Situated six miles northwest of downtown, this neighborhood was founded by a group of Dutch Mennonites, Pietists, and Quakers in 1683 and, by 1688, its residents had publicly denounced slavery. Established along a pre-colonial Native American trail that paralleled the Delaware River, the area quickly became a commercial center for agriculture, mills, textiles, and publishing. In 1777, Germantown was the site of a significant Revolutionary War battle, and in 1793, George Washington conducted his presidential duties from Germantown while Philadelphia was under quarantine for yellow fever. The historic trail—lined with inns, taverns, churches, schools, cemeteries, and residences —served as the Germantown Turnpike from 1801 until 1874, when it became Germantown Avenue. A horse-drawn streetcar line was established from Philadelphia to Germantown in 1859 (replaced in 1894 by an electric trolley), transforming the once ethnic enclave into a commuter suburb. In the mid-twentieth century, Germantown experienced another dramatic demographic shift as white Philadelphians moved to outer-ring suburbs and African American Philadelphians moved into rapidly de-industrializing areas of the city.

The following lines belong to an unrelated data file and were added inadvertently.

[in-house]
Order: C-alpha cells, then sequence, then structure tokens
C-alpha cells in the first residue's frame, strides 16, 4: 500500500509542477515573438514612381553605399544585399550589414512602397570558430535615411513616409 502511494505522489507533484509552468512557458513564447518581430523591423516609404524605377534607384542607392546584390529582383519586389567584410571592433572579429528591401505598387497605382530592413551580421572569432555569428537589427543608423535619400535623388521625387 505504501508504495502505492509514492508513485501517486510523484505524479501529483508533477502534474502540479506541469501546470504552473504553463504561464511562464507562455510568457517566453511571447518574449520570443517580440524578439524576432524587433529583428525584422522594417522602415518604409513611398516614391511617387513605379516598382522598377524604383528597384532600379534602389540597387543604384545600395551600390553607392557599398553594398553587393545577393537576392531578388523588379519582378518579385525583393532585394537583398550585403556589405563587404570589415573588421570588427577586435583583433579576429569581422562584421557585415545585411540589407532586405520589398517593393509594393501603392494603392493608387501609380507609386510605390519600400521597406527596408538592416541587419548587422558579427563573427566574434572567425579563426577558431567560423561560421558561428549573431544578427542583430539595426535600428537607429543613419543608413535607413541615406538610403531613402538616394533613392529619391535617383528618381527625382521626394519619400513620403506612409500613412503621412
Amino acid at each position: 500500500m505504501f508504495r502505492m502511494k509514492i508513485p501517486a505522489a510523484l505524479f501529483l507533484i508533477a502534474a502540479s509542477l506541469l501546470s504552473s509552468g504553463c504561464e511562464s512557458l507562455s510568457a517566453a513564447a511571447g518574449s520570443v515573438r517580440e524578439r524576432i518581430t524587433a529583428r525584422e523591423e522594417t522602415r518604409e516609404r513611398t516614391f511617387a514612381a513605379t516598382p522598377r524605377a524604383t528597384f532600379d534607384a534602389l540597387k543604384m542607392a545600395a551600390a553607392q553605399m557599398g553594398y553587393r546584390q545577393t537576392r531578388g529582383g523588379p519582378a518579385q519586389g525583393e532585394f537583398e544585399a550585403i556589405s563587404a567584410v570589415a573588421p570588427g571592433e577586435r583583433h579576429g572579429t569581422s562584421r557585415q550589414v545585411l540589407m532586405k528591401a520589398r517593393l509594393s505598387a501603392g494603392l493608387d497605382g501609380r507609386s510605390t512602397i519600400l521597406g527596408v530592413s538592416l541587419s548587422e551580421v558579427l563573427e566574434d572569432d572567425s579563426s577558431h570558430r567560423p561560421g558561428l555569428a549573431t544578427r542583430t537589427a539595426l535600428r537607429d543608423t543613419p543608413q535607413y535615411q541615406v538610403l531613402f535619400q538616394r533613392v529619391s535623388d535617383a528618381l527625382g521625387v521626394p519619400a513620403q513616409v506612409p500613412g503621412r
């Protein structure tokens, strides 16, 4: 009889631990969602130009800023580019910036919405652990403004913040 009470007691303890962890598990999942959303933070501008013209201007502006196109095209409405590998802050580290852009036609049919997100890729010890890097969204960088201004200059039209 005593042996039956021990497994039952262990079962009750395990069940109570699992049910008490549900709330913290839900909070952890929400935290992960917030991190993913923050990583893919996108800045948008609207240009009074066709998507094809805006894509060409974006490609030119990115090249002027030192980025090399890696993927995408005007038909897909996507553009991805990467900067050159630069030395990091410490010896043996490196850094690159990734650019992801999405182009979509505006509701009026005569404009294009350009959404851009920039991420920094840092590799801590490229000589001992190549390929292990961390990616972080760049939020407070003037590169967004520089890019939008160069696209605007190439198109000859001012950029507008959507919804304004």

Today, the character of this 21-block historic district reflects its long and rich history of mixed-use development. Characterized by a diversity of Colonial, Federal, Victorian, and Art Deco storefronts, mansions, row houses, schools, and churches, the district also includes parks derived from eighteenth-century estates, such as Vernon Park. Churches and schools augment the regular rhythm of row houses, often encompassing several building lots at intersections or, occasionally, situated on plots in the middle of a city block. Brick and cobblestone walks and roads, rock walls, and elaborate ironwork can be found throughout the neighborhood. The district includes several National Historic Landmark properties such as Cliveden, the John Johnson House, and Wyck House. The neighborhood was listed as a National Historic Landmark District in 1965 and was added to the National Register in 1966.